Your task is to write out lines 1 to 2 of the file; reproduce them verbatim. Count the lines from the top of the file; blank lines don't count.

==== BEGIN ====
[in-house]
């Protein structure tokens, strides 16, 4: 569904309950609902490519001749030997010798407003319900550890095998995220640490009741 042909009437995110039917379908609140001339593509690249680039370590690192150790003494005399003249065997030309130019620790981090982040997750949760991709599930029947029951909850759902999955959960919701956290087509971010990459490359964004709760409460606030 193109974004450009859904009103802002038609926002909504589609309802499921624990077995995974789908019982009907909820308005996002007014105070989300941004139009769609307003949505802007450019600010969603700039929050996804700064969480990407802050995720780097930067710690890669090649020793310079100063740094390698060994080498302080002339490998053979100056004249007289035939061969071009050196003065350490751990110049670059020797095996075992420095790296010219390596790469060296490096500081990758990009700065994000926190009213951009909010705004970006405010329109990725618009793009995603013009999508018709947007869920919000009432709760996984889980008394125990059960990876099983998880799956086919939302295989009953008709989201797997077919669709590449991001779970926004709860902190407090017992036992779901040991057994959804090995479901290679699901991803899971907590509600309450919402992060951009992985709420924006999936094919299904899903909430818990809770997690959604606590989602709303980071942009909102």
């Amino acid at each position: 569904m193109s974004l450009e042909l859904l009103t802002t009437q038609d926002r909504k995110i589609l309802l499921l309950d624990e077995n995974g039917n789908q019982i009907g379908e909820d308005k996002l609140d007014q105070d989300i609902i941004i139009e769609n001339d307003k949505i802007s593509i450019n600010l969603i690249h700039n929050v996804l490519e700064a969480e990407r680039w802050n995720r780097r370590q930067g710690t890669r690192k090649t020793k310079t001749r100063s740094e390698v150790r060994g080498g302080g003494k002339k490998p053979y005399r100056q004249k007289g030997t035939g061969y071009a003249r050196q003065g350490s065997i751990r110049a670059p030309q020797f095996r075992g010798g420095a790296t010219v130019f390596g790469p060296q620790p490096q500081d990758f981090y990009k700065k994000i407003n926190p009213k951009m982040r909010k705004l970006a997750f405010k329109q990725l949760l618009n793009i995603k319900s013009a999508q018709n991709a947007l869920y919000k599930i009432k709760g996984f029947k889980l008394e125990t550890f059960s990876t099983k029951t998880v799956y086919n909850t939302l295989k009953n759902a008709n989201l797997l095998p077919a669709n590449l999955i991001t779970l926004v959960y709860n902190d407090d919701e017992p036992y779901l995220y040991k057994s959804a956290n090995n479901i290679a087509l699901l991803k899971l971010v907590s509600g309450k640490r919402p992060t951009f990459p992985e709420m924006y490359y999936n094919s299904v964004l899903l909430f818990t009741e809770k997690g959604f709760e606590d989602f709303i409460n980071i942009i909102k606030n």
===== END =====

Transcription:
[in-house]
């Protein structure tokens, strides 16, 4: 569904309950609902490519001749030997010798407003319900550890095998995220640490009741 042909009437995110039917379908609140001339593509690249680039370590690192150790003494005399003249065997030309130019620790981090982040997750949760991709599930029947029951909850759902999955959960919701956290087509971010990459490359964004709760409460606030 193109974004450009859904009103802002038609926002909504589609309802499921624990077995995974789908019982009907909820308005996002007014105070989300941004139009769609307003949505802007450019600010969603700039929050996804700064969480990407802050995720780097930067710690890669090649020793310079100063740094390698060994080498302080002339490998053979100056004249007289035939061969071009050196003065350490751990110049670059020797095996075992420095790296010219390596790469060296490096500081990758990009700065994000926190009213951009909010705004970006405010329109990725618009793009995603013009999508018709947007869920919000009432709760996984889980008394125990059960990876099983998880799956086919939302295989009953008709989201797997077919669709590449991001779970926004709860902190407090017992036992779901040991057994959804090995479901290679699901991803899971907590509600309450919402992060951009992985709420924006999936094919299904899903909430818990809770997690959604606590989602709303980071942009909102």